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[casi] Britain urges US to delay war to autumn

Dear all

This seems to me to be the most important
newspaper report of the whole crisis. The British
Government, under fierce political pressure from the
anti-war movement both inside and outside the
Labour Party, is trying to postpone the war on Iraq.

The prepenultimate paragraph notes that Britain will
(reluctantly) go along with a spring war if the US is
determined to go to war early. It's our job on both
sides of the Atlantic to stop this from happening.

If we can make this war politically impossible in the
spring of 2003, we can make it politically impossible in
the autumn of 2003, and after that the US presidential
election cycle is generally reckoned to rule out a major

Best wishes

Milan Rai
ARROW & Voices in the Wilderness UK
Daily Telegraph 9 January 2003 page 1
Britain urges US to delay war until autumn
By Anton La Guardia and George Jones
(Filed: 09/01/2003)

Britain is pressing for war against Iraq to be delayed
for several months, possibly until the autumn, to give
weapons inspectors more time to provide clear
evidence of new violations by Saddam Hussein.

British officials know that the real decision will be
taken by Bush
Ministers and senior officials believe that there is no
clear legal case for military action despite the build-up
of American and British forces in the Gulf.

Senior diplomats have told the Government that there
is a good chance of securing United Nations Security
Council approval for military action later in the year if
Saddam can be shown unambiguously to be defying
the disarmament conditions set out in resolution

"The Prime Minister has made it clear that, unless
there is a smoking gun, the inspectors have to be given
time to keep searching," a senior Whitehall source

The uncertainty at the heart of the Government has
resulted in ministers blowing hot and cold over the
prospects for early military action.

The tensions were highlighted on Tuesday when Geoff
Hoon, the Defence Secretary, publicly rebuked Jack
Straw, the Foreign Secretary, for playing down the
chances of war.

In the Commons yesterday Tony Blair denied that the
Cabinet was split or that he was engaging in
"dangerous brinkmanship" with Saddam over Iraq's
weapons of mass destruction.

But he was left in no doubt of growing opposition
among Labour MPs to joining an American-led attack
without convincing proof that Saddam had defied UN
demands to dismantle his nuclear, chemical and
biological programmes.

The exchanges showed that the Prime Minister could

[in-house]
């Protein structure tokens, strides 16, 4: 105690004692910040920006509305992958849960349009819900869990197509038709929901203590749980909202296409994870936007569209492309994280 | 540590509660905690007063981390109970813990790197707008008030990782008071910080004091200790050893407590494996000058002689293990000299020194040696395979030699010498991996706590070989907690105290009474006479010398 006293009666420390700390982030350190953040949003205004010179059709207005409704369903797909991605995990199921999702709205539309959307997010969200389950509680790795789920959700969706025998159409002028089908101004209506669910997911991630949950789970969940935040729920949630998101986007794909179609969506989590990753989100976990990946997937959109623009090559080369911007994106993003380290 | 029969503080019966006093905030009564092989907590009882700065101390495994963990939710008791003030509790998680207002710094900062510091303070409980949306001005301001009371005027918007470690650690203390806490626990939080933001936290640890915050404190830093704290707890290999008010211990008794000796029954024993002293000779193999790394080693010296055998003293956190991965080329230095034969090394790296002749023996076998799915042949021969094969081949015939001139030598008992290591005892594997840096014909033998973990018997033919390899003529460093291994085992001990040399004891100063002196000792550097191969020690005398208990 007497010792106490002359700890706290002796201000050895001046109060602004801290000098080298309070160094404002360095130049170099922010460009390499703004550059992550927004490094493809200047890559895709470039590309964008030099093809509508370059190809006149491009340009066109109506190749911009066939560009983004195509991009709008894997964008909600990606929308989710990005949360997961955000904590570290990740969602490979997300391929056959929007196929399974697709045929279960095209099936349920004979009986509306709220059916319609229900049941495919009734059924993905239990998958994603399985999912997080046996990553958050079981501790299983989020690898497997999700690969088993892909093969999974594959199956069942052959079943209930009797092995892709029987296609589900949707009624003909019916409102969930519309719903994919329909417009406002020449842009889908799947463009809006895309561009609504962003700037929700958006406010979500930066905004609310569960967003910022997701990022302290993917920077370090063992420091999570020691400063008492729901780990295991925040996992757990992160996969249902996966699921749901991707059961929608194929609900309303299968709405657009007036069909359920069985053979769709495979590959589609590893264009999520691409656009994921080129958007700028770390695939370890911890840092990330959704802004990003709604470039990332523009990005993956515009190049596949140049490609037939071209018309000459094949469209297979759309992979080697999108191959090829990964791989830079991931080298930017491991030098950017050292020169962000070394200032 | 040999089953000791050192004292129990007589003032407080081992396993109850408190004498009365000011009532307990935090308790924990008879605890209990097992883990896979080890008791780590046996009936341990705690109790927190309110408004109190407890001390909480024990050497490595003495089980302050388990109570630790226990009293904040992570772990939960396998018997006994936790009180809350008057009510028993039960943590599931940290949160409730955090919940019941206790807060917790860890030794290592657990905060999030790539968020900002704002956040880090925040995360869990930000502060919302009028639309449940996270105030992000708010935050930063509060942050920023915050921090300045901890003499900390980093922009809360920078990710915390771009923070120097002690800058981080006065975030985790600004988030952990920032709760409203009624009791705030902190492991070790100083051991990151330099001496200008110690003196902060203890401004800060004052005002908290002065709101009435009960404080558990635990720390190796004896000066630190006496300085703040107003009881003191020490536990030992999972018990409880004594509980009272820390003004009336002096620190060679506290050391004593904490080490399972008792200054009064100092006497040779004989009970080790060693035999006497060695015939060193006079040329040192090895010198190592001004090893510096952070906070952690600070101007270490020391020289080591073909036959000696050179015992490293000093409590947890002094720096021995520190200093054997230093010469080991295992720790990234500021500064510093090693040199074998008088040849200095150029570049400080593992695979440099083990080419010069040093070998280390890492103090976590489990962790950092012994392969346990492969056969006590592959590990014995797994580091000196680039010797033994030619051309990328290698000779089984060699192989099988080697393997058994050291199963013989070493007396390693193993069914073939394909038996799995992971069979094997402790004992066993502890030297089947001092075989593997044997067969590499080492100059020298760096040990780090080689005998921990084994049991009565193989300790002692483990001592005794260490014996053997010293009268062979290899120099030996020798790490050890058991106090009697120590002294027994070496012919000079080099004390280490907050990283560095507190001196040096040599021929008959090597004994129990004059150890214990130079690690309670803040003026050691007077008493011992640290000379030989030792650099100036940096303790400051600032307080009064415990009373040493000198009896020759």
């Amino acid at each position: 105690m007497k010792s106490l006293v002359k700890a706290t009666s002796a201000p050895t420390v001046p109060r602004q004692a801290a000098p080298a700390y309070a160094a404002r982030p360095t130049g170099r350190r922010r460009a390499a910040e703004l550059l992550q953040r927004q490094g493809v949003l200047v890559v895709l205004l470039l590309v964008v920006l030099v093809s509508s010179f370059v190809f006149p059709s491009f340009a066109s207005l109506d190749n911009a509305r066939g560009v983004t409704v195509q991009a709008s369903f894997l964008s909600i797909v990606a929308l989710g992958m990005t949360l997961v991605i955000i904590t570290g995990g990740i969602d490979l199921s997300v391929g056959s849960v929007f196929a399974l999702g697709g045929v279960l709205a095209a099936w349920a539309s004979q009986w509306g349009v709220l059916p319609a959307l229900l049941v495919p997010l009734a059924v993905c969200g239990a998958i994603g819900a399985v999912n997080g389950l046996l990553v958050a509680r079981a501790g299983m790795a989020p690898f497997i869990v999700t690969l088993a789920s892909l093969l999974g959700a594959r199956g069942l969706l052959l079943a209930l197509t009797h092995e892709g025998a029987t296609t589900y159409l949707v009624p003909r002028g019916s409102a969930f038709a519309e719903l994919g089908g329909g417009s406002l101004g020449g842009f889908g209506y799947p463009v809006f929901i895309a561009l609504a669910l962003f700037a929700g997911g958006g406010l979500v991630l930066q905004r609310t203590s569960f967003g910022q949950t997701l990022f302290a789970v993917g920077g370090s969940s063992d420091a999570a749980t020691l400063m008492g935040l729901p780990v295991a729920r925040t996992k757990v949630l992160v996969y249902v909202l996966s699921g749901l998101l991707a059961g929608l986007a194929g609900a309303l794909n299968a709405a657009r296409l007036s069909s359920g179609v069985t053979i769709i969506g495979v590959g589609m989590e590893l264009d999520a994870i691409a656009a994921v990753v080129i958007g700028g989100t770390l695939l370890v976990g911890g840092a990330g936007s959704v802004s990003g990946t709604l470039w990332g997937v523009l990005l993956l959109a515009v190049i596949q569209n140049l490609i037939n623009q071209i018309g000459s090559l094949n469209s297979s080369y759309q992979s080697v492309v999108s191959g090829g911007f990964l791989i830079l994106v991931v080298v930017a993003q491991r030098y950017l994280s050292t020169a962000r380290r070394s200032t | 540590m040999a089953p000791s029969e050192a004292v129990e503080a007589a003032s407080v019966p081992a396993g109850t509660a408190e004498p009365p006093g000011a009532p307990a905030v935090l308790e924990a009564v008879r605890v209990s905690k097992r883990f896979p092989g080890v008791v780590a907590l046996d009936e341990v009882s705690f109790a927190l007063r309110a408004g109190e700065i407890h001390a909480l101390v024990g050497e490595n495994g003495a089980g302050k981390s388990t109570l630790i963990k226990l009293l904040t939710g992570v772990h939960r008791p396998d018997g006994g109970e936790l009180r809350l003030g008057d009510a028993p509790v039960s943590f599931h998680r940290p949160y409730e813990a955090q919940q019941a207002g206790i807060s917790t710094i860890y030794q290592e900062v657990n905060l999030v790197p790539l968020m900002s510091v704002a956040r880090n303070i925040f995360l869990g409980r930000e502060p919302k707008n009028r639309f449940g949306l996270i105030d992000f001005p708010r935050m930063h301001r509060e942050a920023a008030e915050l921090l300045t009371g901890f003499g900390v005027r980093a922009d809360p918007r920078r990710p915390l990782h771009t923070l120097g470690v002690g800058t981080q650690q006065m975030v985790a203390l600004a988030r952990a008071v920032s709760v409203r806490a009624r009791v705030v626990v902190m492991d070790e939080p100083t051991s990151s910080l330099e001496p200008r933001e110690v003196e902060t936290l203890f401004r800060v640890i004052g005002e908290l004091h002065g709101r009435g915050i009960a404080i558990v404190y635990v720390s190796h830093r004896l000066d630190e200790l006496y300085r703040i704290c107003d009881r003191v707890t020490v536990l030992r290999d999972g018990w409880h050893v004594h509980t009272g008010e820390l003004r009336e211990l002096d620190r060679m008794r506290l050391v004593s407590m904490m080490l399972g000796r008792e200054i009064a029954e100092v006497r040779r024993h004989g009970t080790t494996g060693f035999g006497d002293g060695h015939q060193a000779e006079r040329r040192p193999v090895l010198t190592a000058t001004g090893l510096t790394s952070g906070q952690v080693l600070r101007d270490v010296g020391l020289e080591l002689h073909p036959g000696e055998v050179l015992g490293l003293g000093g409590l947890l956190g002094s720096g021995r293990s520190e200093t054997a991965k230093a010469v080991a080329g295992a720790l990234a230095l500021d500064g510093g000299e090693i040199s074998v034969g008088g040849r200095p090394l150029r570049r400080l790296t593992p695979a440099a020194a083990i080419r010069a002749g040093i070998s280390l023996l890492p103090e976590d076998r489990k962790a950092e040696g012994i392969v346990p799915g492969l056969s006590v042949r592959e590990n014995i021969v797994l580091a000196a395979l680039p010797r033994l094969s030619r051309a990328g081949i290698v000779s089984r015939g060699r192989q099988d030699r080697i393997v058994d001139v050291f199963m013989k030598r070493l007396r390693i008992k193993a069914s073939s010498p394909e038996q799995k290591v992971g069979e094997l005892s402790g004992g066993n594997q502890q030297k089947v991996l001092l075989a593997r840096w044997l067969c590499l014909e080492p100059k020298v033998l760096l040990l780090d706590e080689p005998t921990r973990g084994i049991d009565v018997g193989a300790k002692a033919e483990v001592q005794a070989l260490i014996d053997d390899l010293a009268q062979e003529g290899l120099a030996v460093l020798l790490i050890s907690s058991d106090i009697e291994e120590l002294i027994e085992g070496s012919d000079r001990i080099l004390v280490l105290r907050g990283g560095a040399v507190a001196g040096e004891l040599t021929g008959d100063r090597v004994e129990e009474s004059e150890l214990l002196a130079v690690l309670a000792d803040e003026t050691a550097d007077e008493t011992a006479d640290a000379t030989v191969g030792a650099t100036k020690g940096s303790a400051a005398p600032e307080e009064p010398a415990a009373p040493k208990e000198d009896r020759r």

face a major revolt if he went to war without UN

As the tempo of military preparations accelerates,
British diplomats say they can win UN support for
war only if the inspectors can corner Saddam, either
by finding banned weapons and components or by
forcing him to deny access to sites or to officials.

"Nobody familiar with the inspections process expects
them to come up with the goods in a matter of
weeks," a senior British official said.

"There is an assumption that there will be a campaign
before the summer because of the heat. The autumn
would be just as sensible a time and in the meanwhile
Saddam would be thoroughly constrained by the

Although the Government has sent a powerful naval
force to the region and called up reservists, there has
been a significant softening of Whitehall's warlike

Mr Straw said he thought the prospects of war were
roughly 60:40 against. No 10 backed Mr Straw in
downgrading the importance of the inspectors' first
full report to the Security Council on Jan 27.

Officials said the date was "not a deadline"; the
inspectors should be given "time and space" to carry
out their work. They also insisted that an indefinite
game of "cat and mouse" was not acceptable.

Hans Blix, the chief weapons inspector, is expected to
tell the Security Council that Iraq is co-operating in
terms of procedure, but that he needs time to
investigate the apparent omissions in the latest
declaration of its weapons programmes.

Hard-liners in Washington see Iraq's claim that it has
no banned weapons as enough justification for action.

British officials know that the real decision about the
war will be taken by President George W Bush.
Powerful voices in Washington argue that
prevarication would risk allowing another crisis to
divert the effort against Iraq and afford Saddam a
symbolic victory.

British officials hope that London's reservations and
Mr Blair's growing problems in the Labour Party will
help to tip the balance in the Bush administration in
favour of delay.

But they accept that Britain will go along with an
American-led war in almost all circumstances,
including a conflict in the spring if Washington is
determined to launch an early campaign.

The first Prime Minister's Questions of the year, held
at noon instead of 3pm under Commons reforms, was
dominated by Iraq.

Iain Duncan Smith, the Tory leader, highlighting the
spat between Mr Hoon and Mr Straw, warned Mr
Blair that he could not win public backing for a war if
he could not convince his Cabinet and if troops were
only "half-prepared for war".

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